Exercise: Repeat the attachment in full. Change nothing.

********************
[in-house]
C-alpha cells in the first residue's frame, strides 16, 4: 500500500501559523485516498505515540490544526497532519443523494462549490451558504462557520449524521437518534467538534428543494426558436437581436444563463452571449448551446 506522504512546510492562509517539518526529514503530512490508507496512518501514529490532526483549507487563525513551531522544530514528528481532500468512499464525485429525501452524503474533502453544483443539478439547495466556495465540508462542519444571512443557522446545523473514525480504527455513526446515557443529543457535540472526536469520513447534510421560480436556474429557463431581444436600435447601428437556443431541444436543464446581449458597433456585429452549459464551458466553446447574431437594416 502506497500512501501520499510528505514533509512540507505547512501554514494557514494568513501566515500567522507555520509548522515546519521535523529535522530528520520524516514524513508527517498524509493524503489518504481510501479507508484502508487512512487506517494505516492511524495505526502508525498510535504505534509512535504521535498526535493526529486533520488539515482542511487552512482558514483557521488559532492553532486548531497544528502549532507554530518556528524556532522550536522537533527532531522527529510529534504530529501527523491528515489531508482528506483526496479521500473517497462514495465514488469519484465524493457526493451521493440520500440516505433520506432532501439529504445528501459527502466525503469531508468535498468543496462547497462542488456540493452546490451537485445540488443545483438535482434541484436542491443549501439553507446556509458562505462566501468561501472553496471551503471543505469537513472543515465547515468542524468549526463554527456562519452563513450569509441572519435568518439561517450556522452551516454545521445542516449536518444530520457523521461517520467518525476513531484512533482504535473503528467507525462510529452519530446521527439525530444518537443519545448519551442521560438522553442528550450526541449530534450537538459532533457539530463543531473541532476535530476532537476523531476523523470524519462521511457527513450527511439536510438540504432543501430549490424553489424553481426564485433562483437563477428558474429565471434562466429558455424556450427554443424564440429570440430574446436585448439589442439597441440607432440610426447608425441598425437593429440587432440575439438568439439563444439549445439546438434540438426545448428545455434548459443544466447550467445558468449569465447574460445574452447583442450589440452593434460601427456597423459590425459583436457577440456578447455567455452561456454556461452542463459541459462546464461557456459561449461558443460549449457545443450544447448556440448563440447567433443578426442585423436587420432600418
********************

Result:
[in-house]
C-alpha cells in the first residue's frame, strides 16, 4: 500500500501559523485516498505515540490544526497532519443523494462549490451558504462557520449524521437518534467538534428543494426558436437581436444563463452571449448551446 506522504512546510492562509517539518526529514503530512490508507496512518501514529490532526483549507487563525513551531522544530514528528481532500468512499464525485429525501452524503474533502453544483443539478439547495466556495465540508462542519444571512443557522446545523473514525480504527455513526446515557443529543457535540472526536469520513447534510421560480436556474429557463431581444436600435447601428437556443431541444436543464446581449458597433456585429452549459464551458466553446447574431437594416 502506497500512501501520499510528505514533509512540507505547512501554514494557514494568513501566515500567522507555520509548522515546519521535523529535522530528520520524516514524513508527517498524509493524503489518504481510501479507508484502508487512512487506517494505516492511524495505526502508525498510535504505534509512535504521535498526535493526529486533520488539515482542511487552512482558514483557521488559532492553532486548531497544528502549532507554530518556528524556532522550536522537533527532531522527529510529534504530529501527523491528515489531508482528506483526496479521500473517497462514495465514488469519484465524493457526493451521493440520500440516505433520506432532501439529504445528501459527502466525503469531508468535498468543496462547497462542488456540493452546490451537485445540488443545483438535482434541484436542491443549501439553507446556509458562505462566501468561501472553496471551503471543505469537513472543515465547515468542524468549526463554527456562519452563513450569509441572519435568518439561517450556522452551516454545521445542516449536518444530520457523521461517520467518525476513531484512533482504535473503528467507525462510529452519530446521527439525530444518537443519545448519551442521560438522553442528550450526541449530534450537538459532533457539530463543531473541532476535530476532537476523531476523523470524519462521511457527513450527511439536510438540504432543501430549490424553489424553481426564485433562483437563477428558474429565471434562466429558455424556450427554443424564440429570440430574446436585448439589442439597441440607432440610426447608425441598425437593429440587432440575439438568439439563444439549445439546438434540438426545448428545455434548459443544466447550467445558468449569465447574460445574452447583442450589440452593434460601427456597423459590425459583436457577440456578447455567455452561456454556461452542463459541459462546464461557456459561449461558443460549449457545443450544447448556440448563440447567433443578426442585423436587420432600418